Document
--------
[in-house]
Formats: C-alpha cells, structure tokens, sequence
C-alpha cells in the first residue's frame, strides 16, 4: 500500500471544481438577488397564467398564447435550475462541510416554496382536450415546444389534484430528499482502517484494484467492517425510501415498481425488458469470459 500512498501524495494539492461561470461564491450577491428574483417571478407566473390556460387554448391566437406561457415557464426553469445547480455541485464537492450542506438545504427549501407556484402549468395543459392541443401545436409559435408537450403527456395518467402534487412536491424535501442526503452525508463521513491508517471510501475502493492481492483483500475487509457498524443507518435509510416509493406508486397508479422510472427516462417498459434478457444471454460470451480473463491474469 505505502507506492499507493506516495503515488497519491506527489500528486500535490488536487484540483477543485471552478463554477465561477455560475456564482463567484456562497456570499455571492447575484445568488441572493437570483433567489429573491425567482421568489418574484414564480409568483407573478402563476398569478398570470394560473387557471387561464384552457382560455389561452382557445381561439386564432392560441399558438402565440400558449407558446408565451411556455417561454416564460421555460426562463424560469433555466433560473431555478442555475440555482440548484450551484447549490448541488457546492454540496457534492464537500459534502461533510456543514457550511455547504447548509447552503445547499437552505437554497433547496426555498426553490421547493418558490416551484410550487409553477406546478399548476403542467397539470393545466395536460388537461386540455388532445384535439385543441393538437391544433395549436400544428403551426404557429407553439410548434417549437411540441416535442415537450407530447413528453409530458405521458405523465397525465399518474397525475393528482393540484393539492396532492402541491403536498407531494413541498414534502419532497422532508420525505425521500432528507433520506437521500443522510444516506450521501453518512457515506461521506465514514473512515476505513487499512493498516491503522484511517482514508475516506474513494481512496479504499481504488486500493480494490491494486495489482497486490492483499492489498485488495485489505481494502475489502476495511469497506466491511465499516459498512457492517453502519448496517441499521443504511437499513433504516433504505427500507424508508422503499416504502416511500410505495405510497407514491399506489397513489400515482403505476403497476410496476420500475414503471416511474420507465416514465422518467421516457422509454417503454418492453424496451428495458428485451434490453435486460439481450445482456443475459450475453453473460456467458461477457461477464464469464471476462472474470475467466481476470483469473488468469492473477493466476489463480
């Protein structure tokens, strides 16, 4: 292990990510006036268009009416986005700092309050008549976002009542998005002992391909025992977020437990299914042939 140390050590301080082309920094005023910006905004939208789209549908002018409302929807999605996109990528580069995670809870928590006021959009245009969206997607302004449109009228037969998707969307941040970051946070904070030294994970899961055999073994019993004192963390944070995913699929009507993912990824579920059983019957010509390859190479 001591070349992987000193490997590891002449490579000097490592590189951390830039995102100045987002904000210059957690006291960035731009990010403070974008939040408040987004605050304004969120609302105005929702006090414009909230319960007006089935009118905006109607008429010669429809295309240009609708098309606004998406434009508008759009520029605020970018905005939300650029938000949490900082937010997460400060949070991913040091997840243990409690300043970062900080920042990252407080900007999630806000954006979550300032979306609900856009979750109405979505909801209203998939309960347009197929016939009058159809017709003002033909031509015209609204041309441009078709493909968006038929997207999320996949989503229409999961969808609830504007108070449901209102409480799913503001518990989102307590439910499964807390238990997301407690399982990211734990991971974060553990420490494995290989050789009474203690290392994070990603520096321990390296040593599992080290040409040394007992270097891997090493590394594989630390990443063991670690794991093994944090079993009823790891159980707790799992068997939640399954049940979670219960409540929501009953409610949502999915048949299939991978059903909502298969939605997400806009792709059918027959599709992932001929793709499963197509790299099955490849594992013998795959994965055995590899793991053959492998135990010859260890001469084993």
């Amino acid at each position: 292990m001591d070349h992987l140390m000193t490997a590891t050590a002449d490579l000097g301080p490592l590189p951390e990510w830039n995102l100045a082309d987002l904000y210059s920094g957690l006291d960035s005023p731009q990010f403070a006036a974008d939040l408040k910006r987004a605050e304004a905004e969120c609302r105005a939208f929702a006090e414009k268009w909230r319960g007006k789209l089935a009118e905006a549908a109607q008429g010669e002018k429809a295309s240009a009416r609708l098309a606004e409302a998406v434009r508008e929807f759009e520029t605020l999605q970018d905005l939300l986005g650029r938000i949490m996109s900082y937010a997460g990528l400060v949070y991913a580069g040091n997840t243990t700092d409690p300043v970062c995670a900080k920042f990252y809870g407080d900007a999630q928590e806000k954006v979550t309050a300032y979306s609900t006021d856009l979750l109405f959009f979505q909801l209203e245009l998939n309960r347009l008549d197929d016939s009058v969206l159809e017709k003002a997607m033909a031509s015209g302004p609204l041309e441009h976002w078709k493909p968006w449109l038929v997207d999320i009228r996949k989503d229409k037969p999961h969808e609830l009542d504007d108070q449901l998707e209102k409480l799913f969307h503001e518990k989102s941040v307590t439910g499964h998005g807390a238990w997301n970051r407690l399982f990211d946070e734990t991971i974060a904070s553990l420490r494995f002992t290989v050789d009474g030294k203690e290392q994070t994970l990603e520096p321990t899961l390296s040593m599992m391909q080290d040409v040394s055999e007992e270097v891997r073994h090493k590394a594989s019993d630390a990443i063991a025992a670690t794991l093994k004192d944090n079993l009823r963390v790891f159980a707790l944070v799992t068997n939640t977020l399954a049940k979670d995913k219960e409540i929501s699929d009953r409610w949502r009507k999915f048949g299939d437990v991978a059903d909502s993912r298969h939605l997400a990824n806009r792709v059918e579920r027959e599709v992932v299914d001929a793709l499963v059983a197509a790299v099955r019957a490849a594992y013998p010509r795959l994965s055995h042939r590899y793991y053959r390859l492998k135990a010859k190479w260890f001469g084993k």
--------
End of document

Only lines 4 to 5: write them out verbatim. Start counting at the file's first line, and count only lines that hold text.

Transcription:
């Protein structure tokens, strides 16, 4: 292990990510006036268009009416986005700092309050008549976002009542998005002992391909025992977020437990299914042939 140390050590301080082309920094005023910006905004939208789209549908002018409302929807999605996109990528580069995670809870928590006021959009245009969206997607302004449109009228037969998707969307941040970051946070904070030294994970899961055999073994019993004192963390944070995913699929009507993912990824579920059983019957010509390859190479 001591070349992987000193490997590891002449490579000097490592590189951390830039995102100045987002904000210059957690006291960035731009990010403070974008939040408040987004605050304004969120609302105005929702006090414009909230319960007006089935009118905006109607008429010669429809295309240009609708098309606004998406434009508008759009520029605020970018905005939300650029938000949490900082937010997460400060949070991913040091997840243990409690300043970062900080920042990252407080900007999630806000954006979550300032979306609900856009979750109405979505909801209203998939309960347009197929016939009058159809017709003002033909031509015209609204041309441009078709493909968006038929997207999320996949989503229409999961969808609830504007108070449901209102409480799913503001518990989102307590439910499964807390238990997301407690399982990211734990991971974060553990420490494995290989050789009474203690290392994070990603520096321990390296040593599992080290040409040394007992270097891997090493590394594989630390990443063991670690794991093994944090079993009823790891159980707790799992068997939640399954049940979670219960409540929501009953409610949502999915048949299939991978059903909502298969939605997400806009792709059918027959599709992932001929793709499963197509790299099955490849594992013998795959994965055995590899793991053959492998135990010859260890001469084993």
């Amino acid at each position: 292990m001591d070349h992987l140390m000193t490997a590891t050590a002449d490579l000097g301080p490592l590189p951390e990510w830039n995102l100045a082309d987002l904000y210059s920094g957690l006291d960035s005023p731009q990010f403070a006036a974008d939040l408040k910006r987004a605050e304004a905004e969120c609302r105005a939208f929702a006090e414009k268009w909230r319960g007006k789209l089935a009118e905006a549908a109607q008429g010669e002018k429809a295309s240009a009416r609708l098309a606004e409302a998406v434009r508008e929807f759009e520029t605020l999605q970018d905005l939300l986005g650029r938000i949490m996109s900082y937010a997460g990528l400060v949070y991913a580069g040091n997840t243990t700092d409690p300043v970062c995670a900080k920042f990252y809870g407080d900007a999630q928590e806000k954006v979550t309050a300032y979306s609900t006021d856009l979750l109405f959009f979505q909801l209203e245009l998939n309960r347009l008549d197929d016939s009058v969206l159809e017709k003002a997607m033909a031509s015209g302004p609204l041309e441009h976002w078709k493909p968006w449109l038929v997207d999320i009228r996949k989503d229409k037969p999961h969808e609830l009542d504007d108070q449901l998707e209102k409480l799913f969307h503001e518990k989102s941040v307590t439910g499964h998005g807390a238990w997301n970051r407690l399982f990211d946070e734990t991971i974060a904070s553990l420490r494995f002992t290989v050789d009474g030294k203690e290392q994070t994970l990603e520096p321990t899961l390296s040593m599992m391909q080290d040409v040394s055999e007992e270097v891997r073994h090493k590394a594989s019993d630390a990443i063991a025992a670690t794991l093994k004192d944090n079993l009823r963390v790891f159980a707790l944070v799992t068997n939640t977020l399954a049940k979670d995913k219960e409540i929501s699929d009953r409610w949502r009507k999915f048949g299939d437990v991978a059903d909502s993912r298969h939605l997400a990824n806009r792709v059918e579920r027959e599709v992932v299914d001929a793709l499963v059983a197509a790299v099955r019957a490849a594992y013998p010509r795959l994965s055995h042939r590899y793991y053959r390859l492998k135990a010859k190479w260890f001469g084993k």